Insurance Dispute Heats Up Before Vote
Industry Group, White House Spar Over Premiums

By Ceci Connolly
Washington Post Staff Writer
Tuesday, October 13, 2009

Tensions between the White House and insurers exploded into open warfare Monday, with the two sides arguing over what the financial impact of comprehensive health-care legislation moving through Congress would be for average Americans.

As the Senate Finance Committee prepared to vote Tuesday on a 10-year, $829 billion bill, the insurance lobby warned that under the legislation insurance premiums could rise faster and higher than projected.

The Obama administration said the industry analysis was deeply flawed, and its allies lambasted the industry for hypocrisy and an "11th-hour attack" intended to rob President Obama of a victory on his top domestic priority.

"Health insurance companies have been laughing all the way to the bank for generations while people suffer," said Sen. John D. Rockefeller IV (D-W.Va.) "The industry stands today as the greatest impediment to real health-care reform."

The back-and-forth was reminiscent of the health-care debate of 1994, when insurers and other industry leaders helped defeat a similar effort by President Bill Clinton. On Monday, Obama advisers resurrected a report projecting similar premium increases that the industry lobby issued at the height of the Clinton-era debate to argue that the latest analysis is more of the "same old, same old" attacks.

Until now, Obama had succeeded in keeping most of the major interest groups at the bargaining table with the lure of up to 50 million new customers. But insurers have grown increasingly critical of the Finance bill, saying it does not do enough to bring healthy young people into insurance risk pools.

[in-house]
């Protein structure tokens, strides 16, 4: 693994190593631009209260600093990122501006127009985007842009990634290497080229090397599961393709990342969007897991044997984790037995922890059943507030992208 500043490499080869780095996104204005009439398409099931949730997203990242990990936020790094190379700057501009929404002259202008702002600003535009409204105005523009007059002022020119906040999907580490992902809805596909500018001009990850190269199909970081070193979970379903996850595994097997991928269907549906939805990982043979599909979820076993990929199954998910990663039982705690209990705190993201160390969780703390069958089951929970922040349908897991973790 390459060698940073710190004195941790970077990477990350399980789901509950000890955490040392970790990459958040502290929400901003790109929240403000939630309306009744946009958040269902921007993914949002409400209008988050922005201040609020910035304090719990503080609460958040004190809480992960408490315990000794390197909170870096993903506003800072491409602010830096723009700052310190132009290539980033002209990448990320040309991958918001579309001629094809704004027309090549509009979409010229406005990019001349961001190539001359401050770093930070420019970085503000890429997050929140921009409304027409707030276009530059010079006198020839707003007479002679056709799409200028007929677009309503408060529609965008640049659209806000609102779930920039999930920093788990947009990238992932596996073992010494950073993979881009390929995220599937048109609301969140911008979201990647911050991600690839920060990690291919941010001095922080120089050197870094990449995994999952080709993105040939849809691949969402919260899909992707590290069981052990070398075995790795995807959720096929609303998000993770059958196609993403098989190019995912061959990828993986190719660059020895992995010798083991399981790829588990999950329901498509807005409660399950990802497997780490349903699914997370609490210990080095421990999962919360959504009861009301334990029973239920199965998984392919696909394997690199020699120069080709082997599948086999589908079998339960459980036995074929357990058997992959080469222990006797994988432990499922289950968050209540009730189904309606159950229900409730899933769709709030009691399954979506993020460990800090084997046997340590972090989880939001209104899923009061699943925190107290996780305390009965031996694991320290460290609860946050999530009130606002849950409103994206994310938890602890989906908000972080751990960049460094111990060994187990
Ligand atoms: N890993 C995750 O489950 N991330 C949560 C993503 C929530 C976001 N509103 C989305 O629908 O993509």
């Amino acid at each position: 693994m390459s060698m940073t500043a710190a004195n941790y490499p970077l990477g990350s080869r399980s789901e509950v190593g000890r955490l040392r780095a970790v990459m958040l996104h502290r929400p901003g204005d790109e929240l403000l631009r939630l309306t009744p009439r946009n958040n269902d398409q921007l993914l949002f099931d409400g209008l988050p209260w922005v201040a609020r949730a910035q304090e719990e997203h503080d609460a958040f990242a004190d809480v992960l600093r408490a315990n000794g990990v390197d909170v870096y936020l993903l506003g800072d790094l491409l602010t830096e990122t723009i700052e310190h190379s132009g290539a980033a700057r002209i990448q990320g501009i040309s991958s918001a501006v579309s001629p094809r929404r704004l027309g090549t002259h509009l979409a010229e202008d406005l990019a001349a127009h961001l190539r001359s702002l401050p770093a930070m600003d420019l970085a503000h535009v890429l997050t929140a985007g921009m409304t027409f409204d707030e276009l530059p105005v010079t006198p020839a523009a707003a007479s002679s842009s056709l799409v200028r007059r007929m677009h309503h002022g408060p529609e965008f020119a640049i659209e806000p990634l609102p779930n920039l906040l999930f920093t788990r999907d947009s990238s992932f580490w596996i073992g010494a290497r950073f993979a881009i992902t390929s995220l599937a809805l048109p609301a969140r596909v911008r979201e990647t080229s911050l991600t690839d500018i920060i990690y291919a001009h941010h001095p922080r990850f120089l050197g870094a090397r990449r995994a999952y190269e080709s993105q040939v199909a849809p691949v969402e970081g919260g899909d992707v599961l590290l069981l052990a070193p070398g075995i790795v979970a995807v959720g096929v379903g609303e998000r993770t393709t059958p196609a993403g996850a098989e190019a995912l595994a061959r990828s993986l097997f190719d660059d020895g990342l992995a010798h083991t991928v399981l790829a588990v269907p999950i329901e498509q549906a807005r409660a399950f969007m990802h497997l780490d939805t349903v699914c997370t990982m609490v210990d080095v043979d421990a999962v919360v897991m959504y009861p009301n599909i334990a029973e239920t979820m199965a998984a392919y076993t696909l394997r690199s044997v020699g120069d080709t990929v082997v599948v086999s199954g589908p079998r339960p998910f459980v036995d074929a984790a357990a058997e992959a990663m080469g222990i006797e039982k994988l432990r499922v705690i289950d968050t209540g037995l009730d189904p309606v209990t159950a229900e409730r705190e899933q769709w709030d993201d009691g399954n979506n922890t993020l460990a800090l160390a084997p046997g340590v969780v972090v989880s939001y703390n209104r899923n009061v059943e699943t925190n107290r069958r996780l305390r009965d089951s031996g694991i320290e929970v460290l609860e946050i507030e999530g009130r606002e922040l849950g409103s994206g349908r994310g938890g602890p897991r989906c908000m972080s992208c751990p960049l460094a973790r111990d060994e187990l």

Although the bill would require every American to carry insurance, the committee approved changes that would postpone and reduce penalties on people who do not meet the requirement. The insurance lobby, armed with an analysis by PricewaterhouseCoopers, said that as a result, older, less-healthy patients would be more likely to buy insurance and drive up total costs.

White House budget chief Peter Orszag, citing estimates by the Congressional Budget Office, said that a new insurance marketplace, dubbed an exchange, could attract 22 million customers by 2015.

"It's hard to see how that doesn't provide adequate risk pooling and scaling," he said in an interview Monday.

Nancy-Ann DeParle, director of the White House Office of Health Reform, said the industry study overlooked other provisions of the bill that should ease premium increases. She said tax credits for small businesses and working-class families would help make insurance affordable.

Provisions that allow people to keep the insurance they have and a lower-priced plan for "young invincibles" should also hold down costs, she said.

Karen Ignagni, head of America's Health Insurance Plans, the trade group that released the report, stood by its findings. The CBO estimated that the Finance bill would cover 94 percent of legal residents by 2019, but Ignagni said insurers prefer coverage levels in the "high 90s."

PricewaterhouseCoopers predicted that new industry fees, reductions in Medicare growth and taxes on high-priced "Cadillac" policies would be costs passed on to consumers.

Orszag disputed that notion, arguing that the market will respond to those pressures by developing more affordable products.

"Almost every economist believes the effect of the Cadillac provision would be to reduce premiums over time by leading to more efficient insurance plans," he said.

Over time, a reduction in health-care spending should lead to higher wages, Orszag added.

As analysts debated the long-term effects of legislation that would restructure one-sixth of the economy, Obama's political supporters moved quickly to discredit the insurers.

Ron Pollack, executive director of the pro-reform group Families USA, said the industry report "gives hypocrisy a bad name. . . . They are like a poker player who complains about his hand when, in fact, he is the dealer."

© 2009 The Washington Post Company